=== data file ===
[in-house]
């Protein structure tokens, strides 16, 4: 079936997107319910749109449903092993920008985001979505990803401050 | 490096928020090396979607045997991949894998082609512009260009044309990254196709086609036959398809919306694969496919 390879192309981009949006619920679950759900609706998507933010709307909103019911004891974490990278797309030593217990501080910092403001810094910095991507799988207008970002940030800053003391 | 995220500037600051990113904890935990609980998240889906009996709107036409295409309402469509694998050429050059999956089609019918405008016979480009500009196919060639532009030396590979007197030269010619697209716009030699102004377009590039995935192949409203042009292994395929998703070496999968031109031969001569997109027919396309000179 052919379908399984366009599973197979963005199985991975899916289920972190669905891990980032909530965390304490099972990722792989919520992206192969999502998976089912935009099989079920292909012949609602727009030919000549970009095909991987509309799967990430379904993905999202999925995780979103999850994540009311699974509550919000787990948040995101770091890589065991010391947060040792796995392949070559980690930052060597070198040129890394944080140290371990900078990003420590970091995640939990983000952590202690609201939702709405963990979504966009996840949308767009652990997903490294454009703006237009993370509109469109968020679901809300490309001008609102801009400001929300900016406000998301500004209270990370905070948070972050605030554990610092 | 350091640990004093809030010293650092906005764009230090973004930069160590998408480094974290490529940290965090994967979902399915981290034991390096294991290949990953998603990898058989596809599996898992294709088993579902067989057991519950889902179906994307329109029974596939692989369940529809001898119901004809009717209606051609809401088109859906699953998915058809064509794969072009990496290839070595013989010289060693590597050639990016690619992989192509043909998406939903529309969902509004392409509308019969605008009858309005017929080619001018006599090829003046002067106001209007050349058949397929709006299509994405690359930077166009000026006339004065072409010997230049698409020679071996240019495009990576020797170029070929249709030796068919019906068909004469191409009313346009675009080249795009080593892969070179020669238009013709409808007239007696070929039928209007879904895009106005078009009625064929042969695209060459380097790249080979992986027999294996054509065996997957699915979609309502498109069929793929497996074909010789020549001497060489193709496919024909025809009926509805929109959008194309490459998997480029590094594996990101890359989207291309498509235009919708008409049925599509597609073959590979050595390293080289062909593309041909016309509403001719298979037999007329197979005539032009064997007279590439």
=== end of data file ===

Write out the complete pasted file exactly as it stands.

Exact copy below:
[in-house]
């Protein structure tokens, strides 16, 4: 079936997107319910749109449903092993920008985001979505990803401050 | 490096928020090396979607045997991949894998082609512009260009044309990254196709086609036959398809919306694969496919 390879192309981009949006619920679950759900609706998507933010709307909103019911004891974490990278797309030593217990501080910092403001810094910095991507799988207008970002940030800053003391 | 995220500037600051990113904890935990609980998240889906009996709107036409295409309402469509694998050429050059999956089609019918405008016979480009500009196919060639532009030396590979007197030269010619697209716009030699102004377009590039995935192949409203042009292994395929998703070496999968031109031969001569997109027919396309000179 052919379908399984366009599973197979963005199985991975899916289920972190669905891990980032909530965390304490099972990722792989919520992206192969999502998976089912935009099989079920292909012949609602727009030919000549970009095909991987509309799967990430379904993905999202999925995780979103999850994540009311699974509550919000787990948040995101770091890589065991010391947060040792796995392949070559980690930052060597070198040129890394944080140290371990900078990003420590970091995640939990983000952590202690609201939702709405963990979504966009996840949308767009652990997903490294454009703006237009993370509109469109968020679901809300490309001008609102801009400001929300900016406000998301500004209270990370905070948070972050605030554990610092 | 350091640990004093809030010293650092906005764009230090973004930069160590998408480094974290490529940290965090994967979902399915981290034991390096294991290949990953998603990898058989596809599996898992294709088993579902067989057991519950889902179906994307329109029974596939692989369940529809001898119901004809009717209606051609809401088109859906699953998915058809064509794969072009990496290839070595013989010289060693590597050639990016690619992989192509043909998406939903529309969902509004392409509308019969605008009858309005017929080619001018006599090829003046002067106001209007050349058949397929709006299509994405690359930077166009000026006339004065072409010997230049698409020679071996240019495009990576020797170029070929249709030796068919019906068909004469191409009313346009675009080249795009080593892969070179020669238009013709409808007239007696070929039928209007879904895009106005078009009625064929042969695209060459380097790249080979992986027999294996054509065996997957699915979609309502498109069929793929497996074909010789020549001497060489193709496919024909025809009926509805929109959008194309490459998997480029590094594996990101890359989207291309498509235009919708008409049925599509597609073959590979050595390293080289062909593309041909016309509403001719298979037999007329197979005539032009064997007279590439």